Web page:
I remember poring over photo albums and sifting through boxes of photos as a kid. We have a few albums along with the annual iPhoto albums Sean creates each Christmas now, but our history lives mostly on our phones, laptops and my blog. The girls will often ask to look at the pictures. I usually relinquish my phone or computer and then slip away to fold a hamper of laundry. The other day I let myself get lost in the images—frame after frame stared back at me with wide, blue eyes, towering evergreens and expansive Adirondack skies.

The pictures sit unedited, there are bad hair day pictures, pasty-face pictures and plenty of, “Really, you had to take the picture at that angle?” shots. The thing is, there isn’t a single image that made me feel regret. I didn’t shake my head and wished I’d done more. I marveled at the things we’ve done together, the full-bodied history of living done with play and love.

I can see school just around the corner. I find myself nesting, trying to prepare for the slickers and boots that will need hanging and stowing, the space we’ll need for projects. It’s something I do each year with increasing agility, but this year there is something new, a layer that hasn’t existed before. I’ve been trying to put my finger on it and this morning it came to me.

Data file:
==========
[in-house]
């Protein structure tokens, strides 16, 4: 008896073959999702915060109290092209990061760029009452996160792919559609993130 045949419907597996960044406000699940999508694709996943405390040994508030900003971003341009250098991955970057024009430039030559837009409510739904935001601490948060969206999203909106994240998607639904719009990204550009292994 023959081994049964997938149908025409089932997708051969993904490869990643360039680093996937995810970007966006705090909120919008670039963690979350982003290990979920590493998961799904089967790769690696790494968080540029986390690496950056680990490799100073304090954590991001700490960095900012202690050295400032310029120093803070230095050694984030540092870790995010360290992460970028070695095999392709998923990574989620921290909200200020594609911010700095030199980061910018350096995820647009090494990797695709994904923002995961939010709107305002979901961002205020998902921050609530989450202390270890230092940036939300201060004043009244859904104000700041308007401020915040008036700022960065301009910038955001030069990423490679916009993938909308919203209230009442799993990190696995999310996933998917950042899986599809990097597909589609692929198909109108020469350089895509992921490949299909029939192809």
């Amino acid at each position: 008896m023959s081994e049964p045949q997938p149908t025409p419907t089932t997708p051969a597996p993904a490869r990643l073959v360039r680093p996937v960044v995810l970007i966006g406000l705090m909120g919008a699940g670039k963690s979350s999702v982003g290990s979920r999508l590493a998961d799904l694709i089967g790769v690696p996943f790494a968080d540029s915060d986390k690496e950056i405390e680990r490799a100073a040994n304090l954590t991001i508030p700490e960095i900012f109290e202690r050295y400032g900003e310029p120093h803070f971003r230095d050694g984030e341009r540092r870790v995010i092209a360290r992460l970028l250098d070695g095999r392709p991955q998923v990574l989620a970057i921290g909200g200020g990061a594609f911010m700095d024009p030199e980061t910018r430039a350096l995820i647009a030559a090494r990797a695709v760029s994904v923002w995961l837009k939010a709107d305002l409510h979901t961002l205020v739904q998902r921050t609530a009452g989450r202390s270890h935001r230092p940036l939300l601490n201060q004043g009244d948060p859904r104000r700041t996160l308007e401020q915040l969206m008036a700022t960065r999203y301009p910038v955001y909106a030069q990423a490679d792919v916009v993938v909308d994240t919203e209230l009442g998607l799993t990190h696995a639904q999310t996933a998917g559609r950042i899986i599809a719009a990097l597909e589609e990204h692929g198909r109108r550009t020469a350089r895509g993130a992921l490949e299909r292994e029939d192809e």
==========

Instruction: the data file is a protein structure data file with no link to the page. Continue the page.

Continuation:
I had crept down the hallway to look at the girls. After a summer’s worth of, “Please mom, can we sleep together?” I’d relented and disassembled three rooms to make one suite. They watched me work, growing quiet when I’d curse at a too-narrow doorway or whimper as a board slammed my bare foot. I gave them assignments to tidy this or organize that. After we were done they played for hours, together. They slept late in the sun-drenched coziness of sister-company.

The emotion I was feeling was calm. We understand what we need and we find comfort in each other. We are living a life that echoes I love you in each frame.


This post was inspired by a beautiful essay Alli Worthington wrote on the messiness of life. I am grateful for the prompt to see things through this light.